More in Tux Machines

FLOSSophobia

I have seen it many times. "Linux is a cancer". "Open sauce". "Linuxtard". I even remember the teacher who did not bring a laptop for her presentation and, when I offered her my Linux netbook, she rejected it as if I had presented her something illegal. She tried to use an old Windows computer instead but, when the computer failed, she ended up displaying her presentation with my Linux netbook. Clearly, this teacher's position was not based on ignorance or lack of expertise because she knew Linux existed and all she had to do was to display slides. Her refusal was due to indoctrination: she had learned that Linux and non-Microsoft office suites had to be rejected. Read more

Today in Techrights

Hands on With elementary OS Powered Centurion Nano Laptop by Alpha Store

If you want to buy a new laptop, no doubt you should consider the Centurion line. It will be a good choice for you, Linux aficionado. As well as for your Windows-addicted husband/wife/employees. The Centurion Nano is certainly not a “gamer” laptop. However, besides that particular use case, and for an interesting price, you will get a very competent computer, 100% compatible with Linux and usable for a broad range of tasks. Read more

Tryton and Python Deprecation Warnings

  • Trying Tryton
    The quest to find a free-software replacement for the QuickBooks accounting tool continues. In this episode, your editor does his best to put Tryton through its paces. Running Tryton proved to be a trying experience, though; this would not appear to be the accounting tool we are searching for. Tryton is a Python 3 application distributed under the GPLv3 license. Its home page mentions that it is based on PostgreSQL, but there is support for MySQL and SQLite as well. Tryton, it is said, is "a three-tier high-level general purpose application platform" that is "the core base of a complete business solution providing modularity, scalability and security". The "core base" part of that claim is relevant: Tryton may well be a solid base for the creation of a small-business accounting system, but it is not, out of the box, such a system itself.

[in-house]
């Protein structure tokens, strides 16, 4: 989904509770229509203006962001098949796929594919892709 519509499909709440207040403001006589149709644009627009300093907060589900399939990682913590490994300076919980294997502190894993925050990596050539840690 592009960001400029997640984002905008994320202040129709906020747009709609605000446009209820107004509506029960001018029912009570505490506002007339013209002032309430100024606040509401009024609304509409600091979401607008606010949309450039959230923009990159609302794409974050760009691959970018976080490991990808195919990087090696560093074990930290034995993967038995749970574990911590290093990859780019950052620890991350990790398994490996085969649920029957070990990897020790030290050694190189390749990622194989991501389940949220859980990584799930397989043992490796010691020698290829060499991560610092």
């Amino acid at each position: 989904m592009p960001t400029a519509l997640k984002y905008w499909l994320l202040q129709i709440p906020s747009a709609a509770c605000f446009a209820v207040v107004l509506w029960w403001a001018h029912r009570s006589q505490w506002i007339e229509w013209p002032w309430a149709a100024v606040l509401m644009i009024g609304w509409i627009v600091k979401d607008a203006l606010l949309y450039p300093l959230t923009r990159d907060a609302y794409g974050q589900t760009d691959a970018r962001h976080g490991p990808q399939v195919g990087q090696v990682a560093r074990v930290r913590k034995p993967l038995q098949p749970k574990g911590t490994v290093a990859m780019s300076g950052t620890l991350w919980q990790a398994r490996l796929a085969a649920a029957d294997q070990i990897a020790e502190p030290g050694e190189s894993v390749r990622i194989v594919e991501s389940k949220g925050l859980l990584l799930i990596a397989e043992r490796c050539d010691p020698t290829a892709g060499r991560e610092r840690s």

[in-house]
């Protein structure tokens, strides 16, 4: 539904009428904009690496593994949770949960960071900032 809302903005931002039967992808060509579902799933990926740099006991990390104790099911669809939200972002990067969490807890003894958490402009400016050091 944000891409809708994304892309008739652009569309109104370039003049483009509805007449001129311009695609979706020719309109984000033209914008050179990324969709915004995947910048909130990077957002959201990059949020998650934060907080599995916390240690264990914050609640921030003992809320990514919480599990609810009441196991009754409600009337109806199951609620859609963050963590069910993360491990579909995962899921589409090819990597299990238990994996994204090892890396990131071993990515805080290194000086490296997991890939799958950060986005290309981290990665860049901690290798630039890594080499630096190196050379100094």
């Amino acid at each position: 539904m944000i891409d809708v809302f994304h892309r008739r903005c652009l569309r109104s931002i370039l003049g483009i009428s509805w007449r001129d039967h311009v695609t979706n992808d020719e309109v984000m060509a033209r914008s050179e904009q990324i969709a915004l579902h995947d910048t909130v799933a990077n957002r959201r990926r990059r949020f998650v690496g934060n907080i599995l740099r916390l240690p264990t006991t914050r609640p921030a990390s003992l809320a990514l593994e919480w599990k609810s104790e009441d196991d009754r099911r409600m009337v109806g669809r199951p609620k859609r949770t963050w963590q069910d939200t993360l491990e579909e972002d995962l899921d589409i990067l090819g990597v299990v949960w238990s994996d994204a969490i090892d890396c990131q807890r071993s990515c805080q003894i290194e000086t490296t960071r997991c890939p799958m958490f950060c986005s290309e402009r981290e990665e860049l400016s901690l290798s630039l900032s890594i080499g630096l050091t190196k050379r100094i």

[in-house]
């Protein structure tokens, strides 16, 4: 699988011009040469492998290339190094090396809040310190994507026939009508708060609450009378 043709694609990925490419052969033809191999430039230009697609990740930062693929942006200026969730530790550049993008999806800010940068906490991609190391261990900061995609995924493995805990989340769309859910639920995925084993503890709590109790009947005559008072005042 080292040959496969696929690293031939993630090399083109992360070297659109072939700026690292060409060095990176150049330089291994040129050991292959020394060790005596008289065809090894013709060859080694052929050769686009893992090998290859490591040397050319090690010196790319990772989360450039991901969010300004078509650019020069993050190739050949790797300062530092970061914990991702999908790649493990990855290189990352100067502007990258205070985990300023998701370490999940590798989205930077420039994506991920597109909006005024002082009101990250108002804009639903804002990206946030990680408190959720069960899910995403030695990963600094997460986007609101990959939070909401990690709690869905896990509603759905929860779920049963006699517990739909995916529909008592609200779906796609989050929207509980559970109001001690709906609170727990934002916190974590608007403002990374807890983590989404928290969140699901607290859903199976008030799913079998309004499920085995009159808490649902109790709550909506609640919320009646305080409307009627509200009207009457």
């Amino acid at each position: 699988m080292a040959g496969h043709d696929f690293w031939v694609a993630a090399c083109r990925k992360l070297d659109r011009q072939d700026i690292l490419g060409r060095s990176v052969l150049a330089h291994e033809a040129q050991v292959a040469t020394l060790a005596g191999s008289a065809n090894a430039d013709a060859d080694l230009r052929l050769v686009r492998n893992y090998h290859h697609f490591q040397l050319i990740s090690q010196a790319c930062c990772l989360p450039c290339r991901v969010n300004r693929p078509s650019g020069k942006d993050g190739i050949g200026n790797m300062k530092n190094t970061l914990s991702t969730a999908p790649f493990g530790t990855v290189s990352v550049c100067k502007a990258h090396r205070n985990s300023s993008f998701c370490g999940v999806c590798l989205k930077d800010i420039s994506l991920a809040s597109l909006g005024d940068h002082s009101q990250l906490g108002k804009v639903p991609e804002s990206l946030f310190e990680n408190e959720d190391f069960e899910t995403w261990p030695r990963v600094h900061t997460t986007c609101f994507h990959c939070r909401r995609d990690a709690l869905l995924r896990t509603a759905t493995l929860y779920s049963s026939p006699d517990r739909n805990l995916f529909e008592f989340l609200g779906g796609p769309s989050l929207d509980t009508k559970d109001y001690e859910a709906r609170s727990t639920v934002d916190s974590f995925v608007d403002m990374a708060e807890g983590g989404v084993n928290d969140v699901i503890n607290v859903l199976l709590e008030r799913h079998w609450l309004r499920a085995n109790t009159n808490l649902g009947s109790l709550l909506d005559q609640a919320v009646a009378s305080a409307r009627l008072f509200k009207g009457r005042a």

• Who should see Python deprecation warnings?
    As all Python developers discover sooner or later, Python is a rapidly evolving language whose community occasionally makes changes that can break existing programs. The switch to Python 3 is the most prominent example, but minor releases can include significant changes as well. The CPython interpreter can emit warnings for upcoming incompatible changes, giving developers time to prepare their code, but those warnings are suppressed and invisible by default. Work is afoot to make them visible, but doing so is not as straightforward as it might seem. In early November, one sub-thread of a big discussion on preparing for the Python 3.7 release focused on the await and async identifiers. They will become keywords in 3.7, meaning that any code using those names for any other purpose will break. Nick Coghlan observed that Python 3.6 does not warn about the use of those names, calling it "a fairly major oversight/bug". In truth, though, Python 3.6 does emit warnings in that case — but users rarely see them.